Last month, Fujifilm announced the release of Fujicolor 200, a ‘new’ film stock that so far has only shown up on the company’s North America website. While both its name and branding bears a striking resemblance to the company’s Fujicolor C200 film stock — which is still listed on its websites outside of North America and has been available since 2020 — the datasheet for the ‘new’ Fujicolor 200 film stock shows a color profile much different than that in the datasheet for its Fujicolor C200 film stock and one very similar to the datasheet for Kodak’s Gold 200 film stock.
|It doesn’t take more than a cursory glance at the three charts to see the film stocks are effectively identical in their color representation. Click to enlarge.|
As spotted by Reddit user samdharmawan, all three of the ‘Characteristic Curves,’ ‘Spectral Sensitivity Curves’ and ‘Spectral Dye Density Curves’ curves on the Fujicolor 200 datasheet are absolutely identical to those found on the February 2016 datasheet for Kodak Gold 200.1 This, combined with other similarities between the two datasheets, suggests Fujifilm may very well be spooling up Kodak Gold 200 on Fujifilm cartridges and rebranding it as its ‘new’ Fujicolor 200 film stock.
In an attempt to confirm this information, we went straight to the source and asked Fujifilm to confirm whether or not the ‘new’ Fujicolor 200 film stock is indeed white-labeled Kodak Gold 200. Within 24 hours, a Fujifilm representative shared with use the following response:
‘With the welcome shift in market demand for color film driven by younger generations (i.e., GenZ/Millennials) discovering, and revitalizing film photography, Fujifilm is pleased to have introduced in December 2021 the updated release of “FUJIFILM 200” (ISO200 color film) in single roll and three packs.
To address the new target audience for consumer film, Fujifilm has updated the packaging of the film to appeal to the Gen Z/Millennial audience. The new product packaging includes friends celebrating and having fun – situations to use film to capture the everyday moments.
Fujifilm works with a pool of valued partners around the world as part of the production process to ensure we can continue to deliver high-quality imaging products to delight customers.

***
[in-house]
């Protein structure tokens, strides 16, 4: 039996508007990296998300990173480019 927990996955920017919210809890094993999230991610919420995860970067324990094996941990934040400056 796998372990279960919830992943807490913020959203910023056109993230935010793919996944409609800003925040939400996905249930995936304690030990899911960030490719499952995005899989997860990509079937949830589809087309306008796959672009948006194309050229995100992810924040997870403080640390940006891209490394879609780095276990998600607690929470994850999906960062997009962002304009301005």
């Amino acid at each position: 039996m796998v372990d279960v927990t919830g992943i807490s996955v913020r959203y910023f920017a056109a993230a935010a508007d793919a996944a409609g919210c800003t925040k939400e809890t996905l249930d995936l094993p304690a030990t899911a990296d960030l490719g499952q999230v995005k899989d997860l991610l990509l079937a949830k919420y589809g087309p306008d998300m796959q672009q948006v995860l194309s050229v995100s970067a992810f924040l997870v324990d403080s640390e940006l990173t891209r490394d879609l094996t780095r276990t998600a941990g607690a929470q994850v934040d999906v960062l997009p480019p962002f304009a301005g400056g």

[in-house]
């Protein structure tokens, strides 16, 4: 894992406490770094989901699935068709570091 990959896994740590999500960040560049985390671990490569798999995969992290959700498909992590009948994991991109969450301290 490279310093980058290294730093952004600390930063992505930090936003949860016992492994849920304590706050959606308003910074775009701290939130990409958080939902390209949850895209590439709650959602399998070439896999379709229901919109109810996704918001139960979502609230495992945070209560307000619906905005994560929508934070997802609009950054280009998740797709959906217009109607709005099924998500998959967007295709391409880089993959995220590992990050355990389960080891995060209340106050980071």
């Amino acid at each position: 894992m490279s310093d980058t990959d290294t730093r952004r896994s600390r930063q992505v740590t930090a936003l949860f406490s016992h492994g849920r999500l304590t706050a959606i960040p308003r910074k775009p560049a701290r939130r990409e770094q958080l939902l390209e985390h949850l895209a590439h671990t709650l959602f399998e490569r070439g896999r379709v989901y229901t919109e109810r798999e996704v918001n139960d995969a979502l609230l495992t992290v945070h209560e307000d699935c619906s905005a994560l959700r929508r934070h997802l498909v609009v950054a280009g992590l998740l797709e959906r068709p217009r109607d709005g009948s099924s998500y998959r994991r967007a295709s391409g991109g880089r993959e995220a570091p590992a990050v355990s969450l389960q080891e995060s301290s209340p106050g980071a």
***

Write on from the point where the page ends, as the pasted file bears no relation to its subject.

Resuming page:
Fujifilm is pleased to continue the legacy of analog photography and film so all generations can experience the joy of photography.’
Reading between the lines, it seems highly likely this is indeed a rebranded film of some kind with updated packaging and marketing material to match, as Fujifilm saying it ‘works with a pool of valued partners’ confirms the company is, at the very least, using another film manufacturer’s facilities to develop its film stock — and there aren’t exactly many facilities in the world capable of producing color negative film in the quantities that Fujifilm would need to supply consumers. And even fewer who could create a film stock with characteristics indistinguishable from Kodak’s longstanding Gold 200 color negative film stock.
If you’re asking yourself ‘Well why don’t you just compare the two yourselves?,’ don’t fret. We have three rolls each of Kodak Gold 200 and the ‘new’ Fujicolor 200 on its way to be put through a pair of Nikon FG cameras with identical 50mm F1.4 lenses attached. Once we get through a roll of each we’ll have it developed and scanned and post a comparison gallery in an upcoming edition of Film Friday.
|We’ll find out soon enough whether or not these are indeed the same film stocks.|
If you want to try out the new Fujicolor 200 film stock yourself, you can purchase it in one- and three-packs for $7 and $19, respectively.
About Film Fridays: We’ve launched an analog forum and in a continuing effort to promote the fun of the medium, we’ll be sharing film-related content on Fridays, including articles from our friends at 35mmc and KosmoFoto.